Swiss Cities in Depth: Zurich

"Switzerland is a small, steep country, much more up and down than sideways, and is all stuck over with large brown hotels built on the cuckoo style of architecture" -Ernest Hemingway, American Journalist, Novelist, Short-story Writer, and Sportsman.
Welcome back or welcome to Adventures at Franklin! This week, we have the fourth post in the "Swiss Cities in Depth" series! Check out the first post of Lugano, the second post on Bern, and the third post on Geneva. Geneva is the 2nd largest city in Switzerland (by population) so I think it is only fitting that I now cover the largest city in Switzerland. 
I'll look briefly at Zurich's history and some sites to visit!

Brief History: 
Early Beginnings: The first mention I could find of Zurich as a city was from 15 B.C. The Romans established Zurich, which was then called Turicum. Turicum was a military encampment. Roman rule ended around 400 A.D. and this coincided with the arrival of a Germanic tribe, the Allemanni. The Allemanni brought their language which has now become modern-day Swiss German. 
Changing Times: In 1336, a revolution led by craftsmen created 13 guilds which contributed to Zurich's fortunes. These guilds still exist today and are celebrated in the April festival of Sechseläuten. This festival upholds tradition and announces the start of spring. The highlight includes blowing up a snowman!

Swiss Confederation, Growth, and Protestant: Zurich joined the Swiss Confederation in 1351, and actually fought with other existing cantons due to territorial expansion disputes. The city grew and drew its wealth from craft production, trading across the Alps, and contracting mercenaries to foreign powers. Zurich then became a key figure in the Reformation at the start of the 16th century due to influential people such as Huldrych Zwingli. 
Swiss Federation and World Wars: In 1848, Switzerland became a Federation with the cantons being much more connected than ever before. One way this connection was facilitated was through the establishment of the trains and railway lines, which were established largely by people from Zurich. Switzerland remained neutral during the World Wars, many cities (especially Zurich) attracted all sorts of personalities, from James Joyce to Vladimir Lenin. The countercultural Dada art movement was born in Zürich in the wake of the horrors of WWI.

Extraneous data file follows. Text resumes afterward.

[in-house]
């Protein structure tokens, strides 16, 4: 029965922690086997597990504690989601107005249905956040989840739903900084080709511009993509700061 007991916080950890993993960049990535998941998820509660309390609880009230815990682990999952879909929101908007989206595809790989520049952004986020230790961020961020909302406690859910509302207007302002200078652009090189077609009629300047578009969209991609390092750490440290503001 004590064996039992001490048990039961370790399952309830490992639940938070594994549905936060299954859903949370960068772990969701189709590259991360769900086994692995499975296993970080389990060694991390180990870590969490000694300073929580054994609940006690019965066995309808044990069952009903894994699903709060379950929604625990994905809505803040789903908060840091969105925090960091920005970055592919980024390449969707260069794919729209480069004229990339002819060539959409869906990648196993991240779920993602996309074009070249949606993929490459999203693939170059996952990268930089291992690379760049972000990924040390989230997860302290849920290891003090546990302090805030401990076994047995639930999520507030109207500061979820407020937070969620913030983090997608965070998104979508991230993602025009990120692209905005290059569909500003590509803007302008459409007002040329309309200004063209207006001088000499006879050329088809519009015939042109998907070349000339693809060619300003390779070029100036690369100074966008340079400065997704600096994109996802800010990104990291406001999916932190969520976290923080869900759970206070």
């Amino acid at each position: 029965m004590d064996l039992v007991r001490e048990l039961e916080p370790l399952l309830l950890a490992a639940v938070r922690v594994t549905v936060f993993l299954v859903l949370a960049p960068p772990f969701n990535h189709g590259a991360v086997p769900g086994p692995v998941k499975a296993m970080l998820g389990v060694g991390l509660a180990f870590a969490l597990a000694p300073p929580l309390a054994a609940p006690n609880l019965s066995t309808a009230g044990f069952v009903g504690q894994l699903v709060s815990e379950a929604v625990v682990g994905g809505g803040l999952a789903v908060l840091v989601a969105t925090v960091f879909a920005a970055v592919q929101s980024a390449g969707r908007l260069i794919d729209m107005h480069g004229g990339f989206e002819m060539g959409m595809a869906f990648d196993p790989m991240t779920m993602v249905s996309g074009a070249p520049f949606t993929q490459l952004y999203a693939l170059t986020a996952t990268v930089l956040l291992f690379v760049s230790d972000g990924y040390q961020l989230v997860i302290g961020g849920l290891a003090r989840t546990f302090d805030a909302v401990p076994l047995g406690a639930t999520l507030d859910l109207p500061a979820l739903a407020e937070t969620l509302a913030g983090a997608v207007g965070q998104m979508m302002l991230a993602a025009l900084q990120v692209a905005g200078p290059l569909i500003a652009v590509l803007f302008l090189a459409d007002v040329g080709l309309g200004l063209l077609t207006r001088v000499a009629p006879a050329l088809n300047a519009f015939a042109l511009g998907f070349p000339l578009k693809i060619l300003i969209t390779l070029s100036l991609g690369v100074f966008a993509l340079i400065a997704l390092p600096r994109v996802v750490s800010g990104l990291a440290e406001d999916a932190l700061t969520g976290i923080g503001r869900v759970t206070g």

The Modern Zurich: Zurich also grew as an economic center because of banking and experienced an economic boom after WWI and WWII. Zurich was largely seen as a boring city made up of Protestant bankers, but several youth movements from 1960 to 1980 brought new ideas and new cultural life to Zurich. Nowadays, Zurich is a a popular place to live for younger and skilled workers. 

Places to Visit!
Most of the time I have spent in Zurich is at its train station, but I do know of a few must-see places!

1. Old Town. Zurich has a gorgeous Old Town with a very rich history, and there's a couple sites in particular I enjoy seeing.

1A. Lindenhof provides a great view of the Old Town, Zurich University, the river, and more! Lindenhof is sometimes known as the birthplace of Zurich because it has been the site of many important events, and there is a tombstone from 180 A.D. with Turicum, the original name of Zurich! 

1B. St. Peter's Church. The oldest church in Zurich, and also home to the largest tower face clock in Europe! The Großmünster is also located nearby and is very popular for visitors. 

2. Bahnhofstrasse. A really cool shopping street, which connects Zurich train station to the lake.

3. Uetliberg. Located about 20 mins from the train station, Uetliberg is Zurich's own mountain where you have beautiful views of the city and lake. The Alps are even visible! 

4. FIFA World Football Museum. I have never actually been inside, but I hope to be able to go one day. I think this museum is a must for any football fan. 

As I stated earlier, I have not spent too much time exploring the city, so here are a few more of the popular attractions! 
Overall, Zurich has always been and will continue to be a huge part of Switzerland. I know most FUS students will probably have only been to the train station or airport, but the city is vibrant and definitely worth visiting! 

Come back same place same time next week for another post! Until then, stay safe and stay healthy.

A presto,
Asa




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